Catching up with Pop-Up Artist Richard Creighton
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By GreenHill
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This year marks GreenHill's 3rd year of our Pop-Up Artist Residency program! To date we have had 12 artists participate in the program, which brings local artists into the ArtQuest Studios to share their work with children and families over a 10 day period. Artists submit a project description of what they would like to do while in residence, with an emphasis on how their work will engage the variety of visitors we have at GreenHill. As we begin our third year of this program, we are catching up with some of our past Pop-Up Artist Residents to see what they are working on now.

GreenHill is currently accepting submissions for our Fall 2018 Pop-Up Residencies. To read more about the program and to apply, visit here.

From choosing the right paper to traditional bookbinding techniques, local artist Richard Creighton knows his way around a good book. Richard was in the studios exactly one year ago in March of 2017 as Pop-Up Resident, where shared his love for all things bookmaking with both children and adults.  Richard, who has previously taught college level Book Arts classes and has professional experience as a bookbinder, knows the ins and outs of creating a quality book like the back of his hand. His extensive experiences in the arts as a graphic designer, professor and creative director is evident in his work as an artist.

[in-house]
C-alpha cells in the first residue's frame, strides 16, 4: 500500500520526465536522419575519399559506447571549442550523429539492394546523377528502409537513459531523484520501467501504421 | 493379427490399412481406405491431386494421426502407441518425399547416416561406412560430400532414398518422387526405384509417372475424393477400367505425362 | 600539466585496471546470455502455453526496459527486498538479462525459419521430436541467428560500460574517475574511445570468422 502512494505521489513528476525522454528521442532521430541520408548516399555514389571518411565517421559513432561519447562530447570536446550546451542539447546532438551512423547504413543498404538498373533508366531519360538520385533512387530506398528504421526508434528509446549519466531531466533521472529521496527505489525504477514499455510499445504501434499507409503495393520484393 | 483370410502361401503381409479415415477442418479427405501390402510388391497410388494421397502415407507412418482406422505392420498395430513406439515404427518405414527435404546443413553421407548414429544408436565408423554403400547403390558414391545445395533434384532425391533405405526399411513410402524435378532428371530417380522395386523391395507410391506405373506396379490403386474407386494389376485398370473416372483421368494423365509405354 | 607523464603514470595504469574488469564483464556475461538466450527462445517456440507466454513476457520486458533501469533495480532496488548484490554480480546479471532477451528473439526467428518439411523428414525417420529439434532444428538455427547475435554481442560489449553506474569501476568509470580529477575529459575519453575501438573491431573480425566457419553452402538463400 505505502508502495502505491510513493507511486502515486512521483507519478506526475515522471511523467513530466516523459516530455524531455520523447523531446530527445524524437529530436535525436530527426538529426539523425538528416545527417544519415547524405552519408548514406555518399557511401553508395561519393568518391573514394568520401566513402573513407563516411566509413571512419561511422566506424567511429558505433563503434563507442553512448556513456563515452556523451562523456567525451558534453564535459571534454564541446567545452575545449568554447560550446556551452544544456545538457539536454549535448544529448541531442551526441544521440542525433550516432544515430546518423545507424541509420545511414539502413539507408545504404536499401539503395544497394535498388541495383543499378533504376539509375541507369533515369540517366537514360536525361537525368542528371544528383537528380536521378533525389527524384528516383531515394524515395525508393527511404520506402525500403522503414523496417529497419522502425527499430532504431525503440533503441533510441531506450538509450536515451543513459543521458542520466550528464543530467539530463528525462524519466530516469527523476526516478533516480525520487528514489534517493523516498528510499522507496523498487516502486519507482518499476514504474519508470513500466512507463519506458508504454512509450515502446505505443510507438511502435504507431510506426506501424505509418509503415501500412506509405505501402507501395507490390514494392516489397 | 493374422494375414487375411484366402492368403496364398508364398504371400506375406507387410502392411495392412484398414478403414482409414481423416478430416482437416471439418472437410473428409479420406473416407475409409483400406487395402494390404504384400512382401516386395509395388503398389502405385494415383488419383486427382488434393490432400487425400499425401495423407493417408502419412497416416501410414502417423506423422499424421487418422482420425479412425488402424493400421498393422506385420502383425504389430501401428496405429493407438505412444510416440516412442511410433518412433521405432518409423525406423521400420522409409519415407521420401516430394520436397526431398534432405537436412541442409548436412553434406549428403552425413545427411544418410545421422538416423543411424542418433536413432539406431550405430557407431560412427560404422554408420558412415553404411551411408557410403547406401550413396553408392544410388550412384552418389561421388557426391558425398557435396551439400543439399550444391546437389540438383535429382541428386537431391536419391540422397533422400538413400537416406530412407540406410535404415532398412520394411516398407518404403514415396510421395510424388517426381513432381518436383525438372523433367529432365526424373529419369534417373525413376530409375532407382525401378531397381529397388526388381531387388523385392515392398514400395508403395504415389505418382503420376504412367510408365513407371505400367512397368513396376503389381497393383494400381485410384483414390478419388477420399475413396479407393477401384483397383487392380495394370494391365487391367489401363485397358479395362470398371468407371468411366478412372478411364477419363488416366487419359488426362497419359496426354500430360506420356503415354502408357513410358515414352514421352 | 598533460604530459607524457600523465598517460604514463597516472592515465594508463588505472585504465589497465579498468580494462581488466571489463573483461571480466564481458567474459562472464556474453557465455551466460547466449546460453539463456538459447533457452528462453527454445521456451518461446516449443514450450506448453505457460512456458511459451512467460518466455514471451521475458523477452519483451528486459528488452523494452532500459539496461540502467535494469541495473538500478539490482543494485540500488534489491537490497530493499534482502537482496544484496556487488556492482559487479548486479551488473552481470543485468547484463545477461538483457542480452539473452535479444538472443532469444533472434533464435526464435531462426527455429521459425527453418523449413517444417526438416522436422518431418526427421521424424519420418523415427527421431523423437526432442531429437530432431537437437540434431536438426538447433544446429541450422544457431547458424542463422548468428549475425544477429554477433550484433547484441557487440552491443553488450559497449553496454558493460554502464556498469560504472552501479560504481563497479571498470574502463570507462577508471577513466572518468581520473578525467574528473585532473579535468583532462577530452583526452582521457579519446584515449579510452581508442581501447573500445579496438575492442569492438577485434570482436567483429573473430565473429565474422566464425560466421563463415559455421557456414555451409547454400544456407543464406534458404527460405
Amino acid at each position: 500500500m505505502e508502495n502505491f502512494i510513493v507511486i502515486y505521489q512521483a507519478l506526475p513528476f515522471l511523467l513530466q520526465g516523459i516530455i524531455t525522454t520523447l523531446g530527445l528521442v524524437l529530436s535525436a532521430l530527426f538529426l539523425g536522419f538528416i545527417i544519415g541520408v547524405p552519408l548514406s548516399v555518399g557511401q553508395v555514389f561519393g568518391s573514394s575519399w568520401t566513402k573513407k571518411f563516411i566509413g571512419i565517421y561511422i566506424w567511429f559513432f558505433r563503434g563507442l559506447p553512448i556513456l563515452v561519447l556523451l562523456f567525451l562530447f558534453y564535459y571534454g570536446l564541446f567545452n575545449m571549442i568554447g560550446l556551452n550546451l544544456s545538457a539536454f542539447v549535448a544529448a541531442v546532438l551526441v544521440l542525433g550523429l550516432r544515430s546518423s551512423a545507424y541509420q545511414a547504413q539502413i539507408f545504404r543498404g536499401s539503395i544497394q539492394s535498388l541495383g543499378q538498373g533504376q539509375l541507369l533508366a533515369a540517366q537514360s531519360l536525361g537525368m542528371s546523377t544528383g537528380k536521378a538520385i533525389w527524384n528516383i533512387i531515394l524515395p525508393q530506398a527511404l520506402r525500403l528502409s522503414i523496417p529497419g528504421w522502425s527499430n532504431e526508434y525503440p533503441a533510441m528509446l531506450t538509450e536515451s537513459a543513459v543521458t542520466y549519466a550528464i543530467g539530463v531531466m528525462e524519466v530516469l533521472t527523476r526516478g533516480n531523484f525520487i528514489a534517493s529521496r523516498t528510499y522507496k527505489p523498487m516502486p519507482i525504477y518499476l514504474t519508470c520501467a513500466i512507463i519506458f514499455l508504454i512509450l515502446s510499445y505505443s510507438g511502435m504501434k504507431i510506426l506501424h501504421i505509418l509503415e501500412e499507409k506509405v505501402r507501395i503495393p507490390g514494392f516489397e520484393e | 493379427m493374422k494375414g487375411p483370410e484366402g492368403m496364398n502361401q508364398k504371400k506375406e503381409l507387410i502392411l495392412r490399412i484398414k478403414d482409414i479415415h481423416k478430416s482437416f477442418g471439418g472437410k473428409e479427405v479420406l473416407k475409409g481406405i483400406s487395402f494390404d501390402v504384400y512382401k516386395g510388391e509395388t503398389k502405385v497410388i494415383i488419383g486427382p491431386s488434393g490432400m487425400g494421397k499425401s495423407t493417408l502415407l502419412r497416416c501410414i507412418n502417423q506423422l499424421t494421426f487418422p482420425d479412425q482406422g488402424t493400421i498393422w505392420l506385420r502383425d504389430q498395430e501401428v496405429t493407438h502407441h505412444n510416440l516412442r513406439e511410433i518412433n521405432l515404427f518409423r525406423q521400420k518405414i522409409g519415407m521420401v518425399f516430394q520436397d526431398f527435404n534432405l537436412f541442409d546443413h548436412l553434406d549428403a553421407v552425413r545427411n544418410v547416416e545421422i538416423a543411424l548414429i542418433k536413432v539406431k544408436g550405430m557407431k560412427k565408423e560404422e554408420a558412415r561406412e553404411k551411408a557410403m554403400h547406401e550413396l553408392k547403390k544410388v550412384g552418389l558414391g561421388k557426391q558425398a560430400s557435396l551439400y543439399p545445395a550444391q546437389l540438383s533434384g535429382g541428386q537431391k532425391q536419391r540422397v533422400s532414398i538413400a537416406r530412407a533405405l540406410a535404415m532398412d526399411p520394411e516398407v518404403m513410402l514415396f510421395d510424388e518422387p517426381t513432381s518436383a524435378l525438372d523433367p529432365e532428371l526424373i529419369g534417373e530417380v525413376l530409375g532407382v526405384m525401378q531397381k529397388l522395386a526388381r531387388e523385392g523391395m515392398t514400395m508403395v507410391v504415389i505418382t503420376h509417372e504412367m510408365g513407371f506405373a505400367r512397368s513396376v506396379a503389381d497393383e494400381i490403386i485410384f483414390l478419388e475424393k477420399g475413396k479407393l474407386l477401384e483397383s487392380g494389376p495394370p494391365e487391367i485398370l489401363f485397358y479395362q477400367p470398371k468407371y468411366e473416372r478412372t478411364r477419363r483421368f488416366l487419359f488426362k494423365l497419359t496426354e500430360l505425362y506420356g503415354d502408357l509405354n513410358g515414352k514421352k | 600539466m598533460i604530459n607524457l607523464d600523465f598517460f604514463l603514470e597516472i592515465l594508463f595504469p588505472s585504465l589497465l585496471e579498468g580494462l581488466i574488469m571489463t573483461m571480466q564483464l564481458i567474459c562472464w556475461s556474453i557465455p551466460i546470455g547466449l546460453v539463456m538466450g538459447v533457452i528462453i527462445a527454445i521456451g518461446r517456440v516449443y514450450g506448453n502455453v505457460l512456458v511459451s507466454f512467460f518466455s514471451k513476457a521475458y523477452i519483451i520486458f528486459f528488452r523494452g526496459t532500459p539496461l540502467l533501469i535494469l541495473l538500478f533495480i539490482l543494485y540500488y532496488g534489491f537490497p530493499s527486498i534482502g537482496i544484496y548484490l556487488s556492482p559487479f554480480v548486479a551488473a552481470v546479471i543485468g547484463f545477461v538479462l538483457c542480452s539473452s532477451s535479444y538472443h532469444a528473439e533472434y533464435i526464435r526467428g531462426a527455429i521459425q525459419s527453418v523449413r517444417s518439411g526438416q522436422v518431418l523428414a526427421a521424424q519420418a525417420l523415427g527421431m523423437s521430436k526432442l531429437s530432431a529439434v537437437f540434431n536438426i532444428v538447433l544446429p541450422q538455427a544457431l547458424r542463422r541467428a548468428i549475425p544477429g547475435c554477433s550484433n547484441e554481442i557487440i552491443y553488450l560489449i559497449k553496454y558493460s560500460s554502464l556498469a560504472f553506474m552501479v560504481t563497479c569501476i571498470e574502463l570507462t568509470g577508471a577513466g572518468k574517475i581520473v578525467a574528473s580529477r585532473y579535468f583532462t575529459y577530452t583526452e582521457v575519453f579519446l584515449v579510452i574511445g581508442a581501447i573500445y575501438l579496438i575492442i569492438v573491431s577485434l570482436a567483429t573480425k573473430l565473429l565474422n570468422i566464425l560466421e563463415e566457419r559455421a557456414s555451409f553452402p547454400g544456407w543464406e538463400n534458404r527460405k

Since his residency, Richard has been working in his studio at the 205 Collaborative, located in downtown Greensboro. He participates frequently in their “Second Saturday” open houses each month, demonstrating bookbinding, watercolor painting, and paper-making to visitors. Currently, Richard’s studio is under repair after suffering damages from a small fire. He will be working to repair and restore items that were not as damaged in order to be up and running as soon as possible.

Earlier this summer, he taught workshops on paper making and historical typography at North America's largest Medieval Historical Reenactment event in NW Pennsylvania, where he worked with students from all over the US. Richard also participates in an international art exchange with other artists who produce work using Asemic Writing, and is currently working on his contribution for his second round in this exchange.


Currently, Richard is developing a series of workshops on Bookbinding and Paper Making that will be offered at the 205 Collaborative and other venues during the 2018 year. He also makes and sells leather-bound journals that you can find at the Corner Farmers Market and Meraki Handmade.

Check out the links below to keep up with Richard’s bookmaking adventures!